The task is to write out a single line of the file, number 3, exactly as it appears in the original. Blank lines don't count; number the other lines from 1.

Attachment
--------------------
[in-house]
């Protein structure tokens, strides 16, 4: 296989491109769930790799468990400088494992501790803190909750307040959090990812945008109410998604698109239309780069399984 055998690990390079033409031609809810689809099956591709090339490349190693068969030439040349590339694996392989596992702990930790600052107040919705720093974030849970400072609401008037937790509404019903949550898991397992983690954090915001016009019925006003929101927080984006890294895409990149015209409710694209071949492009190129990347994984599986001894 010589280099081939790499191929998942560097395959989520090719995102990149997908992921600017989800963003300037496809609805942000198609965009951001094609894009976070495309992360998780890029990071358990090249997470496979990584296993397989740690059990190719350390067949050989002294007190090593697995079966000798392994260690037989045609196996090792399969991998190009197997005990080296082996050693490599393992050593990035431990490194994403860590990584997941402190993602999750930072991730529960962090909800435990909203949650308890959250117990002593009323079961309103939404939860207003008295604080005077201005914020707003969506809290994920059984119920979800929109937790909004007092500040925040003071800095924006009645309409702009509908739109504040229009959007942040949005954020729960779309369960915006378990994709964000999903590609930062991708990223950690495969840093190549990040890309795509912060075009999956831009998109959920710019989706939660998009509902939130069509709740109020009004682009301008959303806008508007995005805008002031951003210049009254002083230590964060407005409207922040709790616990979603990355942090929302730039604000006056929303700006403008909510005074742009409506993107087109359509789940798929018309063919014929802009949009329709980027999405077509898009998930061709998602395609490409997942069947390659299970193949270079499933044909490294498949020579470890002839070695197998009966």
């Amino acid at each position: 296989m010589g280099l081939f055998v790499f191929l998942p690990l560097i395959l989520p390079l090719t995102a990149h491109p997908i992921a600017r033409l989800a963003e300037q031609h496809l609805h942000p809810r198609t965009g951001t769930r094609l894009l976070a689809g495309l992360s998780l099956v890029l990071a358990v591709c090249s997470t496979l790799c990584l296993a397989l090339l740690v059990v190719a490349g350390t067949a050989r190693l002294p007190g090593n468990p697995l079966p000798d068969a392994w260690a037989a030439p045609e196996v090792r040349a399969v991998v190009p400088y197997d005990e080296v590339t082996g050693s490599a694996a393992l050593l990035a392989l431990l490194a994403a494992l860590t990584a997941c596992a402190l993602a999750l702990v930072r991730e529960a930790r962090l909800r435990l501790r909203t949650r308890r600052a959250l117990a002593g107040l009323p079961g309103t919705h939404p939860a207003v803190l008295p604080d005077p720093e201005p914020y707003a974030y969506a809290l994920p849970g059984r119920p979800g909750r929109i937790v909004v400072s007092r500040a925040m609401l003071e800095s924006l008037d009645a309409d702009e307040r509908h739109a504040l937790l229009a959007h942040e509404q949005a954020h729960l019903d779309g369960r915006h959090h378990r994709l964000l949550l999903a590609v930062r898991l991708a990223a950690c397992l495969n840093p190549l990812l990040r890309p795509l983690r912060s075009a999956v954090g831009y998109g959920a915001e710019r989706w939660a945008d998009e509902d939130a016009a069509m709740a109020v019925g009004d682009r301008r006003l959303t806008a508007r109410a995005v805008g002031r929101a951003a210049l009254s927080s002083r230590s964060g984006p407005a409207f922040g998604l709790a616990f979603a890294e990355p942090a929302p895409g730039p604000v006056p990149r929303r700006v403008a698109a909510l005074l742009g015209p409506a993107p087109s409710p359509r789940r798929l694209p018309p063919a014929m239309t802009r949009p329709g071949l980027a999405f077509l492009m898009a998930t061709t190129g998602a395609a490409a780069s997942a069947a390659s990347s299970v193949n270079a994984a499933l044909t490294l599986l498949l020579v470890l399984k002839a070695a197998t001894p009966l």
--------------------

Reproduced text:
């Amino acid at each position: 296989m010589g280099l081939f055998v790499f191929l998942p690990l560097i395959l989520p390079l090719t995102a990149h491109p997908i992921a600017r033409l989800a963003e300037q031609h496809l609805h942000p809810r198609t965009g951001t769930r094609l894009l976070a689809g495309l992360s998780l099956v890029l990071a358990v591709c090249s997470t496979l790799c990584l296993a397989l090339l740690v059990v190719a490349g350390t067949a050989r190693l002294p007190g090593n468990p697995l079966p000798d068969a392994w260690a037989a030439p045609e196996v090792r040349a399969v991998v190009p400088y197997d005990e080296v590339t082996g050693s490599a694996a393992l050593l990035a392989l431990l490194a994403a494992l860590t990584a997941c596992a402190l993602a999750l702990v930072r991730e529960a930790r962090l909800r435990l501790r909203t949650r308890r600052a959250l117990a002593g107040l009323p079961g309103t919705h939404p939860a207003v803190l008295p604080d005077p720093e201005p914020y707003a974030y969506a809290l994920p849970g059984r119920p979800g909750r929109i937790v909004v400072s007092r500040a925040m609401l003071e800095s924006l008037d009645a309409d702009e307040r509908h739109a504040l937790l229009a959007h942040e509404q949005a954020h729960l019903d779309g369960r915006h959090h378990r994709l964000l949550l999903a590609v930062r898991l991708a990223a950690c397992l495969n840093p190549l990812l990040r890309p795509l983690r912060s075009a999956v954090g831009y998109g959920a915001e710019r989706w939660a945008d998009e509902d939130a016009a069509m709740a109020v019925g009004d682009r301008r006003l959303t806008a508007r109410a995005v805008g002031r929101a951003a210049l009254s927080s002083r230590s964060g984006p407005a409207f922040g998604l709790a616990f979603a890294e990355p942090a929302p895409g730039p604000v006056p990149r929303r700006v403008a698109a909510l005074l742009g015209p409506a993107p087109s409710p359509r789940r798929l694209p018309p063919a014929m239309t802009r949009p329709g071949l980027a999405f077509l492009m898009a998930t061709t190129g998602a395609a490409a780069s997942a069947a390659s990347s299970v193949n270079a994984a499933l044909t490294l599986l498949l020579v470890l399984k002839a070695a197998t001894p009966l």